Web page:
You guys might make more money at a station with people in it.
I’ve been thinking about gastropubs ever since I got fired from one just a little over a week ago.
I’ve always had this fascination with that scene. Stuffed with tatted-beardos who wouldn’t be as fascinating otherwise, put a beardless untatted comedian next to a tatted, unfunny-beardo and see which one gets more laughs.
It’s edgy grown up stuff, recreating the last half of the nineteenth century. Craft beers and whiskey, right?
The Liquorsmiths are also craftsmen with the release of their very like-able EP, This Book Belongs To, like tree lights on a ceiling of a non-smoking alehouse with a hue that’s always inviting when you turn them on.
That’s what this is like through and through, starting with The Wallflowers/Counting Crows-like warmth of their opening track, Coy With Me, I care less for what IPAs due to the lining of my esophagus, I want one now goddammit!
That’s starting off easy, cause there’s a bend in the note that has a saloon piano-like quality to it, which is a good way to start.
Drew Thams doesn’t need to do much, the music is already a backdrop for his voice and it fits in perfectly.
Get Well Soon picks up with more excitement, a folk-rock song where he accents his delivery, weaving in and out of the arrangements before slamming the breaks before I’m done with my IPA, I’m already ordering whiskey.
I don’t think these dudes have a problem with the Wallflowers comparison, I’m sure they’re into it. Hey, I’m thinking about getting into them for once after all these years but, I’ll also add that they remind me of… ready for this, a low energy Grant Lee Buffalo who have more of a flare for the dramatic, no doubt because of Phillips.
At least a few of these guys were bartenders so this whole thing makes sense with playing it pretty easy.
My favorite is Iris’s Song because it works on so many levels while it’s still a pop song, a good example of what they can do as a band but then when we get to Thief, after the interesting opening, they seem to leave Thams looking for a place to land his harmony, while everyone else scrambles for the melody. Well, not really scrambling since these guys go at their own pace.
Devil I Do is quirky and cute, a little organ and the whimsical strum of the guitar doesn’t build much anticipation for the listener, that’s left up to Thams again.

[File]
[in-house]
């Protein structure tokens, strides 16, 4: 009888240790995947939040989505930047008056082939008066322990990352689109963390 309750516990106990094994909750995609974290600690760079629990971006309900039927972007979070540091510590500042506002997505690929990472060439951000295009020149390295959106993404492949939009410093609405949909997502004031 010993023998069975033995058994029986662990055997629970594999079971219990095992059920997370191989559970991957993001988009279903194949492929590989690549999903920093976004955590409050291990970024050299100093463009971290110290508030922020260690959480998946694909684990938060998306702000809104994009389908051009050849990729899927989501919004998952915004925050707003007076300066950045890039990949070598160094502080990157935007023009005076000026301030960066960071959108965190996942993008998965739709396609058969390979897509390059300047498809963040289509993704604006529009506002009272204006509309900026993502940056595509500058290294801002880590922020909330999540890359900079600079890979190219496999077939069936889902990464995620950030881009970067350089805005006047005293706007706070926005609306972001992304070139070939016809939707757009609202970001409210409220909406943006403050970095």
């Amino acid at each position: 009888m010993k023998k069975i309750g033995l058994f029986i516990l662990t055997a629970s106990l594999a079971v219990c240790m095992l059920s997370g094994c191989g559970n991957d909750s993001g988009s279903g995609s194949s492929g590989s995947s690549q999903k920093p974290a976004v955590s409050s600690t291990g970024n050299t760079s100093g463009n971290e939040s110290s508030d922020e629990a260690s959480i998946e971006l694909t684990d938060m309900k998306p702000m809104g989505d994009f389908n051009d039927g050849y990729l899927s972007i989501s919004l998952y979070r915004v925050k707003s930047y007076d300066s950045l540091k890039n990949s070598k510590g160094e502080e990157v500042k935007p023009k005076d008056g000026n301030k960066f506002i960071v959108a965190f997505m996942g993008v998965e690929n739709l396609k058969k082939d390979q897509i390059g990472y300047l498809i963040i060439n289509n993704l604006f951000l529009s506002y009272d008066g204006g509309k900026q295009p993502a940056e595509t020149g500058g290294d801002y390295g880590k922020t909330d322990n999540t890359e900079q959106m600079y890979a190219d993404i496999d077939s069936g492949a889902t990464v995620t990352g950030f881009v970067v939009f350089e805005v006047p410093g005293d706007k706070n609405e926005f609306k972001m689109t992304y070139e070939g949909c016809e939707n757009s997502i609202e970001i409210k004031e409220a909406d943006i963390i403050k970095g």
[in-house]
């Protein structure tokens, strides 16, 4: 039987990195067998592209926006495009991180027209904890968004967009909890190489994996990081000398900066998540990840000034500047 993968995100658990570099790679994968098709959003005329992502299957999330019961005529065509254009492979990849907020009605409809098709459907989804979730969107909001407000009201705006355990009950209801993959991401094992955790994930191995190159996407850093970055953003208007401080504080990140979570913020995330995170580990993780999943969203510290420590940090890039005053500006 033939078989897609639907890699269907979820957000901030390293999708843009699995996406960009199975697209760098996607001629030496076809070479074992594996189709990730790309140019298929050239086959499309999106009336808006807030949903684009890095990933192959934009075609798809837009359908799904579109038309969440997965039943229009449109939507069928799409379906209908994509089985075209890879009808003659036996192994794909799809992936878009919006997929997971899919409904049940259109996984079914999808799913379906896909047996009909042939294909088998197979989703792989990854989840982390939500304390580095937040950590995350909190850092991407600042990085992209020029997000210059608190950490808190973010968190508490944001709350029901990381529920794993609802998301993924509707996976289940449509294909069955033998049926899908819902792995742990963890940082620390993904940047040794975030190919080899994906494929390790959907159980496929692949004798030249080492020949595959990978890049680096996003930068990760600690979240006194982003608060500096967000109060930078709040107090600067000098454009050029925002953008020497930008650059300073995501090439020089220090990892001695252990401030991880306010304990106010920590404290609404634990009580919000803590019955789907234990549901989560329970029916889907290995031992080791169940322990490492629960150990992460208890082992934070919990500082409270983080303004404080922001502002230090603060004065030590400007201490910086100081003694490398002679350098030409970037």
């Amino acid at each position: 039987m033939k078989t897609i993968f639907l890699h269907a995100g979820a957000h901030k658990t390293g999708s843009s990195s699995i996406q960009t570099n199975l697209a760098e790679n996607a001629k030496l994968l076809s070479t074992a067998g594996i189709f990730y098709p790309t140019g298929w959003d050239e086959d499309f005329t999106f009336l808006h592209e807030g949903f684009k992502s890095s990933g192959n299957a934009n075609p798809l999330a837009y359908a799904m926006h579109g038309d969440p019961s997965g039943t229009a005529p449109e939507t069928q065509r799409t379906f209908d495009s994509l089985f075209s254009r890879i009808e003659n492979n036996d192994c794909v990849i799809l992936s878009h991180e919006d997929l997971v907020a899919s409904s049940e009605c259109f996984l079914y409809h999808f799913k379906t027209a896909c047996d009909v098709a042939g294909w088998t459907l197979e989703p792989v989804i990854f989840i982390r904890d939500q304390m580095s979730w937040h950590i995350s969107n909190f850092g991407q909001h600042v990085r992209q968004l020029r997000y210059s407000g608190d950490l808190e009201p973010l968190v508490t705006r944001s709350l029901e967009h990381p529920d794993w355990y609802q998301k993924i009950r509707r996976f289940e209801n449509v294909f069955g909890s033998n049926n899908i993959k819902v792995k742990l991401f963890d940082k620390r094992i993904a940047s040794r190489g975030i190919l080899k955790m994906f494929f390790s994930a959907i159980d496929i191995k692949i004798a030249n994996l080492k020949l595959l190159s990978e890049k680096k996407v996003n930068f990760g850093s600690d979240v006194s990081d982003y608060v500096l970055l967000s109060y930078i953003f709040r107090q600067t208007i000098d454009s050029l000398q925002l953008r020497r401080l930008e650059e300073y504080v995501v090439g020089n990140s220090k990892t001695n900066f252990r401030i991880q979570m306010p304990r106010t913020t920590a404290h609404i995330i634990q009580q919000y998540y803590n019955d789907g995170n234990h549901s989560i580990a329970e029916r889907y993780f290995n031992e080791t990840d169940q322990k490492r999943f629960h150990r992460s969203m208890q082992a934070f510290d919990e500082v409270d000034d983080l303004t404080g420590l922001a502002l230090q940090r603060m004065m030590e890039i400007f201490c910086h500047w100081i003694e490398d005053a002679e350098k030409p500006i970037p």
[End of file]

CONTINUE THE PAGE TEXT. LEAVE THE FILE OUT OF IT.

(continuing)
Look, how much kneading of dough does one need to do to make artisan bread? I don’t know anything about crafting anything! All I know is that the well whiskey is good enough for me, which is probably why I don’t last at those bars.
Actually, it’s probably more because I don’t have tats or can’t grow a beard.
Alright, enough about me, I’ve never had that brand of Rye whiskey which I intend to sip on as Day By Day plays me out on this EP.
Again, the Liquorsmiths have a carefree attitude with that one because after a few in me, I’m singing along with everyone else at the end of it, toasting the band as they drift to the end and I figure out the repercussions of walking my tab.
Thams is “the moz” of the Liquorsmiths.
What, me jealous of tatted-beardos? No way man! Not since Louis C.K. made it clear that we spend the majority of eternity not being here, or maybe that’s just another way to say, “yes I am!” I mean, maybe that’s how a person gets an elite job and become an accepted member of society?
By the way, walking that tab doesn’t mean that’s all there is to hear from these guys. Actually, if you get their Google play/BandCamp version of this album, you’ll find that it has five additional tracks on it of unreleased acoustic songs like Blank Page which makes me wonder if these songs would sound better without the rest of the band.
Well, they’re two different dynamics which make the entire EP experience a hell of a whole lot better for me. I don’t feel too bad cutting that corner and out of sight of a bartender who might be looking for me.
These guys aren’t out there to blow minds. They’re out there swooning the service industry crowd. You know, those people who are sick of underaged, sick of the timid, they’re sick of amateur hour.
This is music for the overwhelmed, the one’s who toil over beer kegs and beer mats. It’s an easy order, something that doesn’t put people in the weeds. Alright, so while I’m scouting for other bars I can look like I’m not a part of, check them out on: